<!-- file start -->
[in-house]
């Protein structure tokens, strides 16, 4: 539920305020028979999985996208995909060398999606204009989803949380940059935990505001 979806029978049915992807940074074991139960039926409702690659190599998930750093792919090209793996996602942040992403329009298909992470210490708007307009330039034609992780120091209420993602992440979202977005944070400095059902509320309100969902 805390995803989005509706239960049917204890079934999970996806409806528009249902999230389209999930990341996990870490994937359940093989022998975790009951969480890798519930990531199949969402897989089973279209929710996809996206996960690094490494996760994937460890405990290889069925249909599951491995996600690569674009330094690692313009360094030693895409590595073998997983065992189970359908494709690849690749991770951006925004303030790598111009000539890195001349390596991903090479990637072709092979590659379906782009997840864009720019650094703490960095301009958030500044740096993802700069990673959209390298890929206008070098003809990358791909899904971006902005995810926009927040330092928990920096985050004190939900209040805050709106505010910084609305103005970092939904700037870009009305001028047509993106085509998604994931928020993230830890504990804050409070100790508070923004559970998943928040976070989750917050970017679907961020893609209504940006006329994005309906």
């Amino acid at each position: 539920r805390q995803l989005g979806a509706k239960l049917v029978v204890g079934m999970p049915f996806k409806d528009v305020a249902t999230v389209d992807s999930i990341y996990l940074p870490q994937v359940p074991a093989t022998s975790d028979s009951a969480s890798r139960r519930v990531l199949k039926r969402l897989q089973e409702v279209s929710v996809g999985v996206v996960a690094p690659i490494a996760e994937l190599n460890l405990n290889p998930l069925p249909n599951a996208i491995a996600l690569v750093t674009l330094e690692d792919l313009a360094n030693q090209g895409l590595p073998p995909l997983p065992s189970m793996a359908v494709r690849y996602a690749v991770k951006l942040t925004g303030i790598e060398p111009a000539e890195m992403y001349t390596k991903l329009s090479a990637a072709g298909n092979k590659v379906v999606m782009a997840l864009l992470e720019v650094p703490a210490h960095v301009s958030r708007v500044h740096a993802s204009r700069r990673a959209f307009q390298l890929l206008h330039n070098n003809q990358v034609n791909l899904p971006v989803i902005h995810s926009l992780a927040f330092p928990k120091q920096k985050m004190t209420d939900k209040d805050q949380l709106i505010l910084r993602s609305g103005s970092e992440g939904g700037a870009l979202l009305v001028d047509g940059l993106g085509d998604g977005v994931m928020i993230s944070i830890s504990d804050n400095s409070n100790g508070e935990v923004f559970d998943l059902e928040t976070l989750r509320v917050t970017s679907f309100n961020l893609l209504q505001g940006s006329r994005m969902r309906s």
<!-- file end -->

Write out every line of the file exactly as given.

[in-house]
């Protein structure tokens, strides 16, 4: 539920305020028979999985996208995909060398999606204009989803949380940059935990505001 979806029978049915992807940074074991139960039926409702690659190599998930750093792919090209793996996602942040992403329009298909992470210490708007307009330039034609992780120091209420993602992440979202977005944070400095059902509320309100969902 805390995803989005509706239960049917204890079934999970996806409806528009249902999230389209999930990341996990870490994937359940093989022998975790009951969480890798519930990531199949969402897989089973279209929710996809996206996960690094490494996760994937460890405990290889069925249909599951491995996600690569674009330094690692313009360094030693895409590595073998997983065992189970359908494709690849690749991770951006925004303030790598111009000539890195001349390596991903090479990637072709092979590659379906782009997840864009720019650094703490960095301009958030500044740096993802700069990673959209390298890929206008070098003809990358791909899904971006902005995810926009927040330092928990920096985050004190939900209040805050709106505010910084609305103005970092939904700037870009009305001028047509993106085509998604994931928020993230830890504990804050409070100790508070923004559970998943928040976070989750917050970017679907961020893609209504940006006329994005309906």
């Amino acid at each position: 539920r805390q995803l989005g979806a509706k239960l049917v029978v204890g079934m999970p049915f996806k409806d528009v305020a249902t999230v389209d992807s999930i990341y996990l940074p870490q994937v359940p074991a093989t022998s975790d028979s009951a969480s890798r139960r519930v990531l199949k039926r969402l897989q089973e409702v279209s929710v996809g999985v996206v996960a690094p690659i490494a996760e994937l190599n460890l405990n290889p998930l069925p249909n599951a996208i491995a996600l690569v750093t674009l330094e690692d792919l313009a360094n030693q090209g895409l590595p073998p995909l997983p065992s189970m793996a359908v494709r690849y996602a690749v991770k951006l942040t925004g303030i790598e060398p111009a000539e890195m992403y001349t390596k991903l329009s090479a990637a072709g298909n092979k590659v379906v999606m782009a997840l864009l992470e720019v650094p703490a210490h960095v301009s958030r708007v500044h740096a993802s204009r700069r990673a959209f307009q390298l890929l206008h330039n070098n003809q990358v034609n791909l899904p971006v989803i902005h995810s926009l992780a927040f330092p928990k120091q920096k985050m004190t209420d939900k209040d805050q949380l709106i505010l910084r993602s609305g103005s970092e992440g939904g700037a870009l979202l009305v001028d047509g940059l993106g085509d998604g977005v994931m928020i993230s944070i830890s504990d804050n400095s409070n100790g508070e935990v923004f559970d998943l059902e928040t976070l989750r509320v917050t970017s679907f309100n961020l893609l209504q505001g940006s006329r994005m969902r309906s």